2016 was her season being able to compete after suffering a prolapsed disk, she completed 6 sprint triathlons as a weekend warrior at Blenheim and was 3rd in her age group in the Pitsford Standard Triathlon. Kate has great plans for this year and we hope the support she receives from Zone3 and Advance Performance will enable her to reach her goals.
Our Zone3 Local Hero for 2016 is Andrew Diplock, updates us on his race at the ITU Age-Group World Championships 2016 in Mexico.
“Strength does not come from winning. Your struggles develop your strengths. When you go through hardships and decide not to surrender, that is strength.” Arnold Schwarzenegger
That quote would ultimately set the tone for my race report on a tough day in Cozumel, not just for me but also for everyone who battled through the heat and humidity on race day.
We took the short taxi ride to race start at 5am to do some final checks on bikes and get race ready. Although still in the darkness of night, the air temperature was high. The heat lingered with intent, waiting to be reborn as the sun appeared over the horizon.
The race start was at 6:55am; I made my way over to the pontoon ready for the wrestling match. The sea current was strong and the water temperature was 30c.
The water was beautifully clear, the ocean floor beamed back at you reflecting off the morning sun. I prepared myself for what would be a mixture of swimming and wrestling with water polo tactics. We set off at a blistering pace and I made sure I was at the front of the pack to try and avoid the impending onslaught round the first buoy.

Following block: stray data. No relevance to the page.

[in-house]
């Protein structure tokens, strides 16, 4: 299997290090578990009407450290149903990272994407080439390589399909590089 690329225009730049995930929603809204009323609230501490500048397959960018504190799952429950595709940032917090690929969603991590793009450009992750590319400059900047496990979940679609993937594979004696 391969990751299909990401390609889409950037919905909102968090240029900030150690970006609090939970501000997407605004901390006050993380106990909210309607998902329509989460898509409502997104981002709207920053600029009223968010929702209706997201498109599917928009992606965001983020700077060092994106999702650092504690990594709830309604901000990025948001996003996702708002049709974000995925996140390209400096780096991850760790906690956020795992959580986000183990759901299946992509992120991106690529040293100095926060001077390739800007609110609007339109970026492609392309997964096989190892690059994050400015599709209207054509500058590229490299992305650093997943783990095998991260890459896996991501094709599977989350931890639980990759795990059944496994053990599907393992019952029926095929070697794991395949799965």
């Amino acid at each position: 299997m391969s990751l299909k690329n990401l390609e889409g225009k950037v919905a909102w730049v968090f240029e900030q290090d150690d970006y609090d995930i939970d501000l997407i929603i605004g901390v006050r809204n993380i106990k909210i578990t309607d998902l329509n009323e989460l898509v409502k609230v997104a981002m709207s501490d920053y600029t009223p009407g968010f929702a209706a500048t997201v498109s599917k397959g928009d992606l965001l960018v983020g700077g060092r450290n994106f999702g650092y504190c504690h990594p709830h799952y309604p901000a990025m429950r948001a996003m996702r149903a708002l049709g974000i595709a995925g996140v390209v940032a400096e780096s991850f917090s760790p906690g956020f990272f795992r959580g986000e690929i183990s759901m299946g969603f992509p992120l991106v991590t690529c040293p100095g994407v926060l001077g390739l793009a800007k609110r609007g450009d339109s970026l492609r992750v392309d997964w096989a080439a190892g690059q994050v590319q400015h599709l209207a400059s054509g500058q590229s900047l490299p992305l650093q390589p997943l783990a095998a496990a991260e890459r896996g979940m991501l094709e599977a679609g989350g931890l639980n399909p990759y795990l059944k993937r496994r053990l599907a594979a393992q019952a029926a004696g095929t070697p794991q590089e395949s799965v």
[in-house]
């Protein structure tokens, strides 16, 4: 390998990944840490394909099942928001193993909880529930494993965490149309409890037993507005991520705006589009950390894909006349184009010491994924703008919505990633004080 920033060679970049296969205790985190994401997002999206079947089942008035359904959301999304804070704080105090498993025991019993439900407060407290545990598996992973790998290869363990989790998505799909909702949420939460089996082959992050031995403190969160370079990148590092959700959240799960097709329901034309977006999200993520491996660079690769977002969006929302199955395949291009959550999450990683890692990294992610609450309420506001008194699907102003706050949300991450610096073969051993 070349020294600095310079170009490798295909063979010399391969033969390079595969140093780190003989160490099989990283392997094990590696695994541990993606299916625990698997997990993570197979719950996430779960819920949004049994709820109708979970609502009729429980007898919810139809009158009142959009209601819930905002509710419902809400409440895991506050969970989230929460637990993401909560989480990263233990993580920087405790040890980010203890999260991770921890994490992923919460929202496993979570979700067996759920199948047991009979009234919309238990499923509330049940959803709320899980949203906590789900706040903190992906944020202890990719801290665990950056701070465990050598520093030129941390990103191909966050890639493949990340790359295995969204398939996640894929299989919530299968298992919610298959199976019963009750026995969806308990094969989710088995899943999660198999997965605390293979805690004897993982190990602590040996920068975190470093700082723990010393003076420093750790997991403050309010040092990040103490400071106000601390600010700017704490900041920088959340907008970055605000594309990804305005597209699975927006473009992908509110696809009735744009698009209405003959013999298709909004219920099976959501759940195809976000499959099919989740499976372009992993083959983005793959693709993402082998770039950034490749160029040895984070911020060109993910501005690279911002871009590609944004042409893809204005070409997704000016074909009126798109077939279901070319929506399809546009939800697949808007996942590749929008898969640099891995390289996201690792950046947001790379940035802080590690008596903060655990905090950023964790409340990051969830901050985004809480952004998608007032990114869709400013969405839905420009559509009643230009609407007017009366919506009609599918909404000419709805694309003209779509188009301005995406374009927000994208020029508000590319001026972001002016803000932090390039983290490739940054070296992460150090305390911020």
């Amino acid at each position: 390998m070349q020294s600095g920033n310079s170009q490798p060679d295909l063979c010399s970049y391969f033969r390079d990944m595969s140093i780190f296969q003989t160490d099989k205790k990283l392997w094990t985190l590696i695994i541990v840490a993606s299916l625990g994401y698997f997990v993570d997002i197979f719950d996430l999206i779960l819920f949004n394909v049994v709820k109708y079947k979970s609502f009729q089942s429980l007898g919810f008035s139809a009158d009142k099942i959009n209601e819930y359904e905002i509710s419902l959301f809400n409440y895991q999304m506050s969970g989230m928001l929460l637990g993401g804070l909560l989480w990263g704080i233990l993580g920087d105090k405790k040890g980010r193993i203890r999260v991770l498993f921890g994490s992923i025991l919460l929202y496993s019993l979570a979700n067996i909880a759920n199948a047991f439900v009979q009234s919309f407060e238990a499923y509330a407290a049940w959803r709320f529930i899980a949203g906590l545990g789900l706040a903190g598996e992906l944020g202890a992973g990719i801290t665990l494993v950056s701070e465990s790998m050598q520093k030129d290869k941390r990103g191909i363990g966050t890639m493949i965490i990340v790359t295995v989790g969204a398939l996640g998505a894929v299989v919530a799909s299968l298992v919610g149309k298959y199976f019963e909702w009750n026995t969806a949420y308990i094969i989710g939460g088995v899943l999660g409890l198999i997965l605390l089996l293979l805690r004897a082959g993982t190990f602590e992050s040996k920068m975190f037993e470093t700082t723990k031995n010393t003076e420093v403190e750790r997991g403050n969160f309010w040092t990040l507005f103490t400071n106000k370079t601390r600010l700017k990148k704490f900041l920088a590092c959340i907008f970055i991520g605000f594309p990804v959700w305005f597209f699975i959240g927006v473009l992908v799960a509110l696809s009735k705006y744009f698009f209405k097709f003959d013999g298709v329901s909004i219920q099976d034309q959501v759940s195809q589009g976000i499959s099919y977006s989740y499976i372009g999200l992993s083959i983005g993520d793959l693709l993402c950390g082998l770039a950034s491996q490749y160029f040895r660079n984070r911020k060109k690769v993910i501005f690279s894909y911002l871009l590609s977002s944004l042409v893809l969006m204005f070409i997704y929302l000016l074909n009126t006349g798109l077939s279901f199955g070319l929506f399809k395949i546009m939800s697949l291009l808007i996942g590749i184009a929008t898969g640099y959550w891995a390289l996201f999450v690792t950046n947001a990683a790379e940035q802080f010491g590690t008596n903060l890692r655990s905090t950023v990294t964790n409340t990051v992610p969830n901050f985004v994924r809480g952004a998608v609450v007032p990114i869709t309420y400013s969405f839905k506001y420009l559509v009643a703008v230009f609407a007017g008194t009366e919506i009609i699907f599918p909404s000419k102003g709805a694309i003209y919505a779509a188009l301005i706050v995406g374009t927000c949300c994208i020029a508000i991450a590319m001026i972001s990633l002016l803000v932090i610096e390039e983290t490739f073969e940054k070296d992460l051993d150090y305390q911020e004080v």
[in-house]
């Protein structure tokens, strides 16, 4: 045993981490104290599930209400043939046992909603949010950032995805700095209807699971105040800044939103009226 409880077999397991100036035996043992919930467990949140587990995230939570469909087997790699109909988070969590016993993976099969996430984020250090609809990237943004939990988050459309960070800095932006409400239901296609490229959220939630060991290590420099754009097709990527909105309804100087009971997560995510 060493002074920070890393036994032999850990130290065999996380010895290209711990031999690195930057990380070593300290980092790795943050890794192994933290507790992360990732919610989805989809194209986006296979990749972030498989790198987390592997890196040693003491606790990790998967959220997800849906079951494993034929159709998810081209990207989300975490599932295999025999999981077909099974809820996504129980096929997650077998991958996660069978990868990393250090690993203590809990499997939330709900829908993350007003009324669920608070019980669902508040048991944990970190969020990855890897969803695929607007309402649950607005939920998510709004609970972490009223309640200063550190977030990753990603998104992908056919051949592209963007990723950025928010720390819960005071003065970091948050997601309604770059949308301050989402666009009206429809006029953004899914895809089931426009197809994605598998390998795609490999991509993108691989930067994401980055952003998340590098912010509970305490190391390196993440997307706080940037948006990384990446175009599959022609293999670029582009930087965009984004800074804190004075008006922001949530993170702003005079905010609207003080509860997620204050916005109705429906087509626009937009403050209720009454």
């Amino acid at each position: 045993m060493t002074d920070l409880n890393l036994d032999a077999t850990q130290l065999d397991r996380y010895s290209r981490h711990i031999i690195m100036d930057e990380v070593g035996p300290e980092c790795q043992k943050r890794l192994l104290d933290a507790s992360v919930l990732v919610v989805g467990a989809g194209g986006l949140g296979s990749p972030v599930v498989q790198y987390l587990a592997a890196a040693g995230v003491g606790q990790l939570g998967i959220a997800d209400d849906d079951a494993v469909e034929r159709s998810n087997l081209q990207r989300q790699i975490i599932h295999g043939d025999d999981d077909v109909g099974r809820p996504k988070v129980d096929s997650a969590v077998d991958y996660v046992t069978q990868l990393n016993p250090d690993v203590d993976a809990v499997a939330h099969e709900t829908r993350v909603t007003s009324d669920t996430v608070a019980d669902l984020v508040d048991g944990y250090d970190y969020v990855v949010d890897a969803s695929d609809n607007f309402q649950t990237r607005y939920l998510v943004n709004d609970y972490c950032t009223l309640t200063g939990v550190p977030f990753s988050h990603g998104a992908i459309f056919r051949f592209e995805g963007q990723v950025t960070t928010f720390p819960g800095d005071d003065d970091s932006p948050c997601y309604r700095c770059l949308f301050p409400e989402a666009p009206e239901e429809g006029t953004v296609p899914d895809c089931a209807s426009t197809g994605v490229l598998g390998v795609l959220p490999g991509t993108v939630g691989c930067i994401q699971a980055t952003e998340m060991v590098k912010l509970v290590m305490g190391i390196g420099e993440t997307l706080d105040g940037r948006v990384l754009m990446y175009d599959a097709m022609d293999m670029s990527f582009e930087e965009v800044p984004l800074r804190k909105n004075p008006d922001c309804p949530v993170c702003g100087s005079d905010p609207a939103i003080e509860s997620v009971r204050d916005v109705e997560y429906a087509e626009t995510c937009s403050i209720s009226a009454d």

Unfortunately my choice of line was far from ideal, and I found myself tucked up next to the first buoy. I put in a good fight to prevent being dunked under the water, but the surge in pace took a lot out of me and I dropped back from the lead group after that. I still exited the water in sub-20 minutes, which I was really happy with, and a new open water PB for me!
My game plan had always been to go for it on the bike, as it was a tactic which served me well at my last race, Monster Middle. I felt really strong, making decent headway on the leaders. The road was sublime, running parallel to white sandy beaches and unspoilt landscape.
Unfortunately I punctured at around the 15km mark. The sound of my tyre deflating was devastating as was the heat, which ultimately was the likely cause of my misfortune. I nursed my bike to the next marshalling point and they radioed for a mobile mechanic. As I waited, watching people go past with looks of pain on their faces, I felt envious. How could I feel envious of people inflicting such pain on themselves?!
After some reflection, I think I was envious I had been denied the right to inflict pain on myself. I mean nobody really wants to go through that agony!